Why the Impact of Psoriasis is More Than Just Skin Deep

A breakout of pimples, a sunburn, and bad dandruff are all skin aliments that we probably faced while growing up, and all probably made us feel lousy, or at the very least, self-conscious.

But psoriasis takes the cake.
A new digital study by the PsoHappy app found that half of the 1,400 participants said they had low self-esteem and 41% said that they rarely felt confident. Furthermore, in the same study, 50% of participants said psoriasis had a very large effect on living and 35% felt unable to control the important things in their lives.

For those of you who don’t know, psoriasis is a chronic autoimmune disorder that is characterized by an extensive red, scaly rash on the body caused by a rapid overproduction of skin cells. Plaque psoriasis is the most common form, guttate psoriasis is a rare “raindrop” form, and psoriatic arthritis is a form that affects and inflames the joints. However, these different forms of psoriatic disease are fluid, and one form can morph into another. There is currently no cure.

I have pondered on the link between depression and psoriasis for awhile now, but I think that the reason why psoriasis has such a profound effect on mental health is twofold.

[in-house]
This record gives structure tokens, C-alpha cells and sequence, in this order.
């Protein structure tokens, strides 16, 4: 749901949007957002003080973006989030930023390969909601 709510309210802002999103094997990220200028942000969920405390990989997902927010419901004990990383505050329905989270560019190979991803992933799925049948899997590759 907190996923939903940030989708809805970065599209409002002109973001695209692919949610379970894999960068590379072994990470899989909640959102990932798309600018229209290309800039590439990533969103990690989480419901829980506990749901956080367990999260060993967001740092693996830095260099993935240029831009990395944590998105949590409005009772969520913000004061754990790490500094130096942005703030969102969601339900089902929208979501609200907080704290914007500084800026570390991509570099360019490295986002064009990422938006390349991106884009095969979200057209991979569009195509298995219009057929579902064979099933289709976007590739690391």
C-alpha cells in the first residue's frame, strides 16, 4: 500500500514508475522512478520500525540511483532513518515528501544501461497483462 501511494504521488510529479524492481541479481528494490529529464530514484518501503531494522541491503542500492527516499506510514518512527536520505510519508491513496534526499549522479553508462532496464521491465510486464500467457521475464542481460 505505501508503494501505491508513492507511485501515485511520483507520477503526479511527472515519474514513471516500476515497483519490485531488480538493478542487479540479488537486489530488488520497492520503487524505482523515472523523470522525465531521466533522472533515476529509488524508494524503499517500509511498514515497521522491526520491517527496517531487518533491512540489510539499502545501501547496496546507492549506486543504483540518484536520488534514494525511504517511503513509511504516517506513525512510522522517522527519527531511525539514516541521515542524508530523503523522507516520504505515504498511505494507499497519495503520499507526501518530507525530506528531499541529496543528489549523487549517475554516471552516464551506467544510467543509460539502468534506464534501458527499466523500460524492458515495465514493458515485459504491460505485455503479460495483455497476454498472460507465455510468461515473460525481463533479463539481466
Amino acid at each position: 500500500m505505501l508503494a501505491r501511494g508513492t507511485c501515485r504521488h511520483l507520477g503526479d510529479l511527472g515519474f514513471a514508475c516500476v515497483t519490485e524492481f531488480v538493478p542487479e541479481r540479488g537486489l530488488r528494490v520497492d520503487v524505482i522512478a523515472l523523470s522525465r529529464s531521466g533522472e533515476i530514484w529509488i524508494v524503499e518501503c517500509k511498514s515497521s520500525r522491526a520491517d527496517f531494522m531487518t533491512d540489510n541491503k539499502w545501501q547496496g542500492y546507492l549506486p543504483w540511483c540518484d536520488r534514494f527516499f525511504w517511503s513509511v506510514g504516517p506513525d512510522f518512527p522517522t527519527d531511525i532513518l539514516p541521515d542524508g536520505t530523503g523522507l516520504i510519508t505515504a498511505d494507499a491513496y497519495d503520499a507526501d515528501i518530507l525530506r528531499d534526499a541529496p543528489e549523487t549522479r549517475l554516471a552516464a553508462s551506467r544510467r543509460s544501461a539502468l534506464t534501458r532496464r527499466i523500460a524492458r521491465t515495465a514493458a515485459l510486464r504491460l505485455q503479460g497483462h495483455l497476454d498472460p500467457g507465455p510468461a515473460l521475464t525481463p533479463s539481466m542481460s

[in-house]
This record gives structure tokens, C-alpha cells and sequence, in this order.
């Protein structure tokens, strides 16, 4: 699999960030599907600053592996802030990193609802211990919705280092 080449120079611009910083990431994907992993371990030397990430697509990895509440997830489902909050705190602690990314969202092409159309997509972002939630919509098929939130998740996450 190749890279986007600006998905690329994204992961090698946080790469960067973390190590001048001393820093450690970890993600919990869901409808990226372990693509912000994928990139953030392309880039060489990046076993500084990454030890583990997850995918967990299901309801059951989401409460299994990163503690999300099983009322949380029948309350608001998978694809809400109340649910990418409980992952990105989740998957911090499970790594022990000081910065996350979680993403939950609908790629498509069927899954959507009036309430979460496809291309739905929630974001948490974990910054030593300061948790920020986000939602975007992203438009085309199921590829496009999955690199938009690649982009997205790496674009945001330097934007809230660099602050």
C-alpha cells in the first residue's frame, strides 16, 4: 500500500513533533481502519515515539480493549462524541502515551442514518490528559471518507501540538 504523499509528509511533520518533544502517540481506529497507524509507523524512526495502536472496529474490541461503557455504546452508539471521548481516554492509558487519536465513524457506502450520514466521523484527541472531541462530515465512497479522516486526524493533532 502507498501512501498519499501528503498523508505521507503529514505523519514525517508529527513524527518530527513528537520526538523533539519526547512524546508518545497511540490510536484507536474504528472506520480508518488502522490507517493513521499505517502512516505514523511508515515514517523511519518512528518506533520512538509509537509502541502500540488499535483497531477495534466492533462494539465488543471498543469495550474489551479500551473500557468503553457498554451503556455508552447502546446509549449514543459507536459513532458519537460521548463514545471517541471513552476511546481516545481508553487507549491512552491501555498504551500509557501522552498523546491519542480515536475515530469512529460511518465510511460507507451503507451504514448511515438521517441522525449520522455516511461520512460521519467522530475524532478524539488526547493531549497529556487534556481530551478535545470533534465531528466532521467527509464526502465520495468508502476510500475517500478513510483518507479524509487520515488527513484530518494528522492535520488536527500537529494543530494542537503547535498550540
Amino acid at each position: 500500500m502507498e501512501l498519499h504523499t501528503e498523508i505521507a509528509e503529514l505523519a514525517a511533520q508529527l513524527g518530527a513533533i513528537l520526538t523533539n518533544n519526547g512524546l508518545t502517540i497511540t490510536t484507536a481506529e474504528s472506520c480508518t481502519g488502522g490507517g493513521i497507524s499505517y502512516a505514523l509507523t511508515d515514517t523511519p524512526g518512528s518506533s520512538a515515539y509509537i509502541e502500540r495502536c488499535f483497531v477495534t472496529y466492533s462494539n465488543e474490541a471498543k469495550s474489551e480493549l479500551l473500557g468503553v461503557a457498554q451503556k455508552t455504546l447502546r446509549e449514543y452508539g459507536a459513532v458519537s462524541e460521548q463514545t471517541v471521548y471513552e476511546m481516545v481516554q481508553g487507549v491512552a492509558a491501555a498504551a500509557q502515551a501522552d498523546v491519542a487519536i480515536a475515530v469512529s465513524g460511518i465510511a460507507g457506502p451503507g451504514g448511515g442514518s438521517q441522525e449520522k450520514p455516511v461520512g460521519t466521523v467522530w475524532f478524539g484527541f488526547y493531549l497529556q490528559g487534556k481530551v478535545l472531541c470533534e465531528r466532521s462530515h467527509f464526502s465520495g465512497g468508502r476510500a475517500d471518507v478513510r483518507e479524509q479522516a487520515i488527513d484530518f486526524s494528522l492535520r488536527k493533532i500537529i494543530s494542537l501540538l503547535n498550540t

First, we live in a society of perfection, and at the forefront of this perfection, is the need for a perfect body, and with it, perfect skin. Second, psoriasis flare-ups, are, for the most part, uncontrollable. This loss of control and helplessness, coupled with severe feelings of imperfection, can have devastating effects for its patients.

Cara Renton of the Psoriasis Association says,

“There is a well-established link between long-term skin conditions and mental health, and many people with psoriasis find it has a profound impact on their psychological wellbeing.”

As someone who suffers from the rare guttate form of psoriasis, I can wholeheartedly agree with this statement. My guttate psoriasis affected me in so many ways that were not physical: my social and sexual life, my feeling of worth, my hobbies, my financial situation, etc. These aspects are often overlooked with a psoriasis diagnosis.

Because of this, dermatologists and leaders in the psoriasis community urge others to seek help promptly from a dermatologist and voice any concerns that you have with psoriasis. Dr. Rupert Critchley, GP and director and founder of Viva Skin Clinics agrees:

“The psychological stigma of skin disease can often leave patients feeling down, depressed, and hopeless. The first step to treatment is often the recognition of this.”

If you have psoriasis, don’t suffer in silence. Talk to your healthcare provider, reach out to the psoriasis community, and start making changes to help feel comfortable in your own skin.

If you want to read more about what doctors and leaders in the psoriasis community have to say about this issue, click here.

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